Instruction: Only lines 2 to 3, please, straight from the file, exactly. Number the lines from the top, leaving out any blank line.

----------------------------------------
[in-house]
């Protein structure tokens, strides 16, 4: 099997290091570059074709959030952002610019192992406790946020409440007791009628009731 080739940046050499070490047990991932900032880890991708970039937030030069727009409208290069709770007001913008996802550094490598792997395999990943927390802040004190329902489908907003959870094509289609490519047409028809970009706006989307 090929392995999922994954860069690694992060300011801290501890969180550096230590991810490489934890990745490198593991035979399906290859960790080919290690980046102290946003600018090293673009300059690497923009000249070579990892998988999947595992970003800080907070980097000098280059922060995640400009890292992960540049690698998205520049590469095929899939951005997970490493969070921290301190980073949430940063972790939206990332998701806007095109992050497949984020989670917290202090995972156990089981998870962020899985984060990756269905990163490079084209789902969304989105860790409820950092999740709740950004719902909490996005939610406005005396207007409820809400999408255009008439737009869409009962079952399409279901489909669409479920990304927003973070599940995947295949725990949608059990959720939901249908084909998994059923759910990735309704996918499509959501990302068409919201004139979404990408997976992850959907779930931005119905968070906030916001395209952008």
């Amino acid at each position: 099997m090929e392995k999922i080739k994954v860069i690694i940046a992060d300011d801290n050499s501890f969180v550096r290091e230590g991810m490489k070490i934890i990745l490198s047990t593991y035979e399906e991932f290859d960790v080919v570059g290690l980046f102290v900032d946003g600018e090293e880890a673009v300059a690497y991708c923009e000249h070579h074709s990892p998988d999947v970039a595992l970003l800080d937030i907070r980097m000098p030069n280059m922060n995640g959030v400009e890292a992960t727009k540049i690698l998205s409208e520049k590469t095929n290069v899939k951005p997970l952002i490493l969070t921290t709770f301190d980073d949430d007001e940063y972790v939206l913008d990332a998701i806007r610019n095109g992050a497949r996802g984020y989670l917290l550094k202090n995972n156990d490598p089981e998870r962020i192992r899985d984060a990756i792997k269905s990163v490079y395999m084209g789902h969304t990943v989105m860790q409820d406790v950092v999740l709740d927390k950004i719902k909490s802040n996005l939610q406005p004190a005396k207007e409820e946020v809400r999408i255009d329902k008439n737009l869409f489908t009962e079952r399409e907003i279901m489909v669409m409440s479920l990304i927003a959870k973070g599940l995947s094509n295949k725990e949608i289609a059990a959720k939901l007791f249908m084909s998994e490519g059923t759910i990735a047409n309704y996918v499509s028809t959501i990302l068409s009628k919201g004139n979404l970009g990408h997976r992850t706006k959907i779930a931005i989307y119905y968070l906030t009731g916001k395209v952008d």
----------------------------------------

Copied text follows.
């Protein structure tokens, strides 16, 4: 099997290091570059074709959030952002610019192992406790946020409440007791009628009731 080739940046050499070490047990991932900032880890991708970039937030030069727009409208290069709770007001913008996802550094490598792997395999990943927390802040004190329902489908907003959870094509289609490519047409028809970009706006989307 090929392995999922994954860069690694992060300011801290501890969180550096230590991810490489934890990745490198593991035979399906290859960790080919290690980046102290946003600018090293673009300059690497923009000249070579990892998988999947595992970003800080907070980097000098280059922060995640400009890292992960540049690698998205520049590469095929899939951005997970490493969070921290301190980073949430940063972790939206990332998701806007095109992050497949984020989670917290202090995972156990089981998870962020899985984060990756269905990163490079084209789902969304989105860790409820950092999740709740950004719902909490996005939610406005005396207007409820809400999408255009008439737009869409009962079952399409279901489909669409479920990304927003973070599940995947295949725990949608059990959720939901249908084909998994059923759910990735309704996918499509959501990302068409919201004139979404990408997976992850959907779930931005119905968070906030916001395209952008």
């Amino acid at each position: 099997m090929e392995k999922i080739k994954v860069i690694i940046a992060d300011d801290n050499s501890f969180v550096r290091e230590g991810m490489k070490i934890i990745l490198s047990t593991y035979e399906e991932f290859d960790v080919v570059g290690l980046f102290v900032d946003g600018e090293e880890a673009v300059a690497y991708c923009e000249h070579h074709s990892p998988d999947v970039a595992l970003l800080d937030i907070r980097m000098p030069n280059m922060n995640g959030v400009e890292a992960t727009k540049i690698l998205s409208e520049k590469t095929n290069v899939k951005p997970l952002i490493l969070t921290t709770f301190d980073d949430d007001e940063y972790v939206l913008d990332a998701i806007r610019n095109g992050a497949r996802g984020y989670l917290l550094k202090n995972n156990d490598p089981e998870r962020i192992r899985d984060a990756i792997k269905s990163v490079y395999m084209g789902h969304t990943v989105m860790q409820d406790v950092v999740l709740d927390k950004i719902k909490s802040n996005l939610q406005p004190a005396k207007e409820e946020v809400r999408i255009d329902k008439n737009l869409f489908t009962e079952r399409e907003i279901m489909v669409m409440s479920l990304i927003a959870k973070g599940l995947s094509n295949k725990e949608i289609a059990a959720k939901l007791f249908m084909s998994e490519g059923t759910i990735a047409n309704y996918v499509s028809t959501i990302l068409s009628k919201g004139n979404l970009g990408h997976r992850t706006k959907i779930a931005i989307y119905y968070l906030t009731g916001k395209v952008d």